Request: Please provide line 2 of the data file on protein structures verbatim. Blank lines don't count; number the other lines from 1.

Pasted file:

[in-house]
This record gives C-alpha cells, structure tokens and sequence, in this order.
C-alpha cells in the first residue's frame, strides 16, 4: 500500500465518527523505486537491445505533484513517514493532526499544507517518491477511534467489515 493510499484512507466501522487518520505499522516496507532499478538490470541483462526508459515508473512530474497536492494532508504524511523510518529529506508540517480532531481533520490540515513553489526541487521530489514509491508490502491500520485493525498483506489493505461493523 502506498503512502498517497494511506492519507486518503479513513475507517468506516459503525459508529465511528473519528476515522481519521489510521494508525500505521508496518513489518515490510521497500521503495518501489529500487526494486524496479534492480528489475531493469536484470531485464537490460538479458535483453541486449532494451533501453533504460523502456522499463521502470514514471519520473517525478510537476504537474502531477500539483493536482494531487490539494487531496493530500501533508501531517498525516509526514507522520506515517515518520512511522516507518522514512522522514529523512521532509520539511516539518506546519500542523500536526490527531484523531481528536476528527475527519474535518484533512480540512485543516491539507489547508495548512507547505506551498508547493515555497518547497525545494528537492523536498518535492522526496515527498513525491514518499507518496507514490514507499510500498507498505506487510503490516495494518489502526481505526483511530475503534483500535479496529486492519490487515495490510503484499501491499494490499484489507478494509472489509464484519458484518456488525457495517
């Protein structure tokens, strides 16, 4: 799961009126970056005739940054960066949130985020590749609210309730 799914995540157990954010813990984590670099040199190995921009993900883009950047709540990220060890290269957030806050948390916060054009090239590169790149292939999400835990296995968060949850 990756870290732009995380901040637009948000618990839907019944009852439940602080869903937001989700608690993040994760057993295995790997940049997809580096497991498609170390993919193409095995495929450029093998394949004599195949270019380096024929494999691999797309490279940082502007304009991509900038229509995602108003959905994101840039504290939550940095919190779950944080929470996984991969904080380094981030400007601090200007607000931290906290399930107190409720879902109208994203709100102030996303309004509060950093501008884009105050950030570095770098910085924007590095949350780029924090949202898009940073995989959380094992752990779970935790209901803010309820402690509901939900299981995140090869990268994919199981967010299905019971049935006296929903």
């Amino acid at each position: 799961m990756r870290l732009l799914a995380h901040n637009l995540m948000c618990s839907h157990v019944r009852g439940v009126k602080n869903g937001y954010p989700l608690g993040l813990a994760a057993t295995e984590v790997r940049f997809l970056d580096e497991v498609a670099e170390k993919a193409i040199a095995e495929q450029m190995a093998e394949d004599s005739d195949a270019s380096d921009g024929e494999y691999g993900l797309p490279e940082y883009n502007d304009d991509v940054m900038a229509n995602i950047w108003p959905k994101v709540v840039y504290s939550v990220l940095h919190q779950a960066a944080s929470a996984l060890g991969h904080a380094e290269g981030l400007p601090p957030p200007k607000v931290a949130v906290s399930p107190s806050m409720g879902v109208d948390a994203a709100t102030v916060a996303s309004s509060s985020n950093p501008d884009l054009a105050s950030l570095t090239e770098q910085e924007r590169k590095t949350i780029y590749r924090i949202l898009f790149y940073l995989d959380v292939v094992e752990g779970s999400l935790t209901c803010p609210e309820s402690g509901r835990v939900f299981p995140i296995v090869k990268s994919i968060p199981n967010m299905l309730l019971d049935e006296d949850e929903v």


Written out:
This record gives C-alpha cells, structure tokens and sequence, in this order.